Memorial Day 2017: Thank You Veterans and Heroes

vet honor w zaneGot this from a loyal blog reader this time last year. I could not have said any better myself. I reprint in honor of all those who have served and especially to those who gave all:

Mike: A nice blog for the weekend would be a dedication to the REAL HEROES of our country. The men and women that serve and have served in our Armed Forces are owed well-deserved respect and gratitude from us.

“To those who have fallen, you will never be forgotten.”

We WOULD NOT be able to pursue our dreams of freedom and hunting if not for the men and women that we honor this weekend. At a minimum, raise a drink during a celebration this weekend and remember our TRUE AMERICAN HEROES.

Maybe you could link some veteran’s organizations that could use some help from us, your faithful bloggers: 

Well said. One group I work with—I just joined its Board of Directors and am honored to do so—is the Virginia-based Veteran’s Outdoor Fund. Our sole mission is to provide hunting and fishing opportunities for America’s veterans and heroes. We take 300-400 troops on hunting and fishing trips each year, to get them outside and help them heal. You would not believe what good therapy a few days in the woods or on the water is for these young men and women. Any help you can give our group is much appreciated.

Again, thanks to all who have served and to those who currently serve. And to my son, Em, who is training and serving right now with the US Army at Fort Bragg, love you man and so proud.

Tough Buck: Arrow Is Splint for Deer’s Ribcage

arrow in deer ribI saw this unique trophy on the Drury Outdoors Instagram, here’s the gist of it:

The section of ribs shown belonged to a buck that was shot with a bow by Jackie Stegall in North Carolina 30 years ago.  Jackie had no idea what he would find when the skinned the 4-pointer, which looked healthy and acted normally. But sometime at the mid-point of skinning, Jackie saw that he was not the first archer to shoot the buck! Notice how the ribs had healed and grown around the arrow shaft, which had in effect become a splint for the broken ribs. Jackie recently gifted this amazing trophy to his son, Robert, for his 30th birthday.

Amazing. The broadhead looks like the Bear Razorhead I used to sharpen and shoot way back when (fyi, I didn’t use the bleeder inserts).

Weird Whitetail: Deer with White Eyes

canadian white eye deer

A few years ago a Canadian hunter sent me this…

Mike: I thought this would be right up your alley since you like cool and unusual deer stuff. That is what makes your web page so great.

I harvested this buck outside of Dryden, Ontario. He had white eyes! His eyes where not fogged over with cataracts or anything, and I can assure you he was not blind. They were just white, devoid of color. His hide was not piebald, although it was a little lighter than some. But except for the eyes, the deer was normal looking and acted normal.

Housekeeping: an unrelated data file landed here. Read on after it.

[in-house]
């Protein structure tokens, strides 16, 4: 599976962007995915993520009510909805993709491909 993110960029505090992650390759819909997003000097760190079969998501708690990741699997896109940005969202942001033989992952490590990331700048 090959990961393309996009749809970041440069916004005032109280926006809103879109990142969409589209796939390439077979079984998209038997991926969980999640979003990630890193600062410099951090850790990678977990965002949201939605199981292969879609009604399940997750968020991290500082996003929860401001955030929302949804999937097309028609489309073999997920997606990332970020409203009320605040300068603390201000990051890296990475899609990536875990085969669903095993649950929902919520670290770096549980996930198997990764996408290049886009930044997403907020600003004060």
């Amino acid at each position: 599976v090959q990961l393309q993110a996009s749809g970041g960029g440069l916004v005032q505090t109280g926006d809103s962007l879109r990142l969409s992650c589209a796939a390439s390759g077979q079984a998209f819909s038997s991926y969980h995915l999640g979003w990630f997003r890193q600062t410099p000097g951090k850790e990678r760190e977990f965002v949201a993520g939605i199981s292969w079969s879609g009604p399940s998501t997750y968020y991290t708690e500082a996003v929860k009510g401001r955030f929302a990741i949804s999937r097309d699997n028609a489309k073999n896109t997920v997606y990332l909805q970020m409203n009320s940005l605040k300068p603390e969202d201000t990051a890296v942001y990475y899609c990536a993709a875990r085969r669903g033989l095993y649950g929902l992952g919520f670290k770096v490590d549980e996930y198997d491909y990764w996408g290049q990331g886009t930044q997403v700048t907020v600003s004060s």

Have you or any of the blog readers ever seen this type of eye coloring on a deer? Thanks, Bryan

I’ve never seen a deer with white eyes, but I did a little research and here’s what I found out.

white eyed deer

The white-eyed deer was most likely suffering from what is known as “ocular albinism,” a melanin-related deficiency that affects some humans and animals. Melanin in the eyes is the agent that is responsible for most human and animal eyes being brown. A lack of melanin in the eyes, which this buck likely had, results in ocular albinism and the white eyes.

white eye deer mount use

Hunting Skill: How to Skin a Bear

skin bear footBlack Bear week on BIG DEER wraps up…

Most of the hunters I hang out with are good at peeling the hide off a deer, but put a furry 300-pound bear down on the ground in front of them and they’ll step back, scratch their heads and ask, “Uh, now what?” But skinning out your rug is not hard. With our quick and easy 3-step plan you’ll have your hide ready for the taxidermist in less than an hour.

The Main Incision

Roll the bear onto its back and lay it spread-eagle. A buddy or two holding and stretching the legs are a big help, or you might tie a couple of outstretched paws to trees. Just get the animal flat and wide.

With a sharp knife, make an incision in the hide near the short tail. Insert your blade and cut all way up and over the belly to the bottom of the bear’s head and jaws. TIP: Stick your forefinger and middle fingers into the incision and just under the hide, and use them to guide your knife as you work toward the head. This greatly helps to make the 60- to 70-inch-long incision straight and clean.